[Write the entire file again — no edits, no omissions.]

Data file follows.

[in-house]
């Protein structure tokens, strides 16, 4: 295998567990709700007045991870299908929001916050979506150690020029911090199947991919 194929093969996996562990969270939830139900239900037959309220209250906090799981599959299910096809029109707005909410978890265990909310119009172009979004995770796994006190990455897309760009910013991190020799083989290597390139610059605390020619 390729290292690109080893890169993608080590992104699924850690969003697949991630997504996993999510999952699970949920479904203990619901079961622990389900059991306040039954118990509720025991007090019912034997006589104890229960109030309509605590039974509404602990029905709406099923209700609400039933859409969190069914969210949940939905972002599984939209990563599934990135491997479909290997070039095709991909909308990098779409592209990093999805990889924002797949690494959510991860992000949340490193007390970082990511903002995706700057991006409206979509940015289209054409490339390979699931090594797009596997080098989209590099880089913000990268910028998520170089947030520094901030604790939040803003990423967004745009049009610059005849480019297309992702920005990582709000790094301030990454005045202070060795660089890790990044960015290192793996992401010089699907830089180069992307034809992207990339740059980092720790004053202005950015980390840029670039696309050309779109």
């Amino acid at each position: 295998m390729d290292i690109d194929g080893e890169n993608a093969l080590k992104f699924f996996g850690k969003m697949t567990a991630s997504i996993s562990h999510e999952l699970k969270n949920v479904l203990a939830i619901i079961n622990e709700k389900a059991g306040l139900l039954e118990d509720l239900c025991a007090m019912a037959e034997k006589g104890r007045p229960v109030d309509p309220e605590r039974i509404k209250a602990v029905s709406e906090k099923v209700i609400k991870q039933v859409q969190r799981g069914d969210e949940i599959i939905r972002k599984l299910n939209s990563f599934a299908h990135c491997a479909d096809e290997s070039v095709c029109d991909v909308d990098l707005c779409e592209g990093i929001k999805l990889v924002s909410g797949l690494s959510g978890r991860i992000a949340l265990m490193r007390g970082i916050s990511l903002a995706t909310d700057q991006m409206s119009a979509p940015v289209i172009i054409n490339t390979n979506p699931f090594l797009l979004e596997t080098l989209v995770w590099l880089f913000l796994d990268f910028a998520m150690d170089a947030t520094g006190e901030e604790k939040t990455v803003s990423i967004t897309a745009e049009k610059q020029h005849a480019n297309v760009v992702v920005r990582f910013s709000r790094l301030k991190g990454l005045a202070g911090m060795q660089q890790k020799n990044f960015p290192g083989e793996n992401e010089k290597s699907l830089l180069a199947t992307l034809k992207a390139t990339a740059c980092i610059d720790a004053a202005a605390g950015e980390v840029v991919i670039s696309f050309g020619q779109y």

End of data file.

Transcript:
[in-house]
């Protein structure tokens, strides 16, 4: 295998567990709700007045991870299908929001916050979506150690020029911090199947991919 194929093969996996562990969270939830139900239900037959309220209250906090799981599959299910096809029109707005909410978890265990909310119009172009979004995770796994006190990455897309760009910013991190020799083989290597390139610059605390020619 390729290292690109080893890169993608080590992104699924850690969003697949991630997504996993999510999952699970949920479904203990619901079961622990389900059991306040039954118990509720025991007090019912034997006589104890229960109030309509605590039974509404602990029905709406099923209700609400039933859409969190069914969210949940939905972002599984939209990563599934990135491997479909290997070039095709991909909308990098779409592209990093999805990889924002797949690494959510991860992000949340490193007390970082990511903002995706700057991006409206979509940015289209054409490339390979699931090594797009596997080098989209590099880089913000990268910028998520170089947030520094901030604790939040803003990423967004745009049009610059005849480019297309992702920005990582709000790094301030990454005045202070060795660089890790990044960015290192793996992401010089699907830089180069992307034809992207990339740059980092720790004053202005950015980390840029670039696309050309779109």
């Amino acid at each position: 295998m390729d290292i690109d194929g080893e890169n993608a093969l080590k992104f699924f996996g850690k969003m697949t567990a991630s997504i996993s562990h999510e999952l699970k969270n949920v479904l203990a939830i619901i079961n622990e709700k389900a059991g306040l139900l039954e118990d509720l239900c025991a007090m019912a037959e034997k006589g104890r007045p229960v109030d309509p309220e605590r039974i509404k209250a602990v029905s709406e906090k099923v209700i609400k991870q039933v859409q969190r799981g069914d969210e949940i599959i939905r972002k599984l299910n939209s990563f599934a299908h990135c491997a479909d096809e290997s070039v095709c029109d991909v909308d990098l707005c779409e592209g990093i929001k999805l990889v924002s909410g797949l690494s959510g978890r991860i992000a949340l265990m490193r007390g970082i916050s990511l903002a995706t909310d700057q991006m409206s119009a979509p940015v289209i172009i054409n490339t390979n979506p699931f090594l797009l979004e596997t080098l989209v995770w590099l880089f913000l796994d990268f910028a998520m150690d170089a947030t520094g006190e901030e604790k939040t990455v803003s990423i967004t897309a745009e049009k610059q020029h005849a480019n297309v760009v992702v920005r990582f910013s709000r790094l301030k991190g990454l005045a202070g911090m060795q660089q890790k020799n990044f960015p290192g083989e793996n992401e010089k290597s699907l830089l180069a199947t992307l034809k992207a390139t990339a740059c980092i610059d720790a004053a202005a605390g950015e980390v840029v991919i670039s696309f050309g020619q779109y």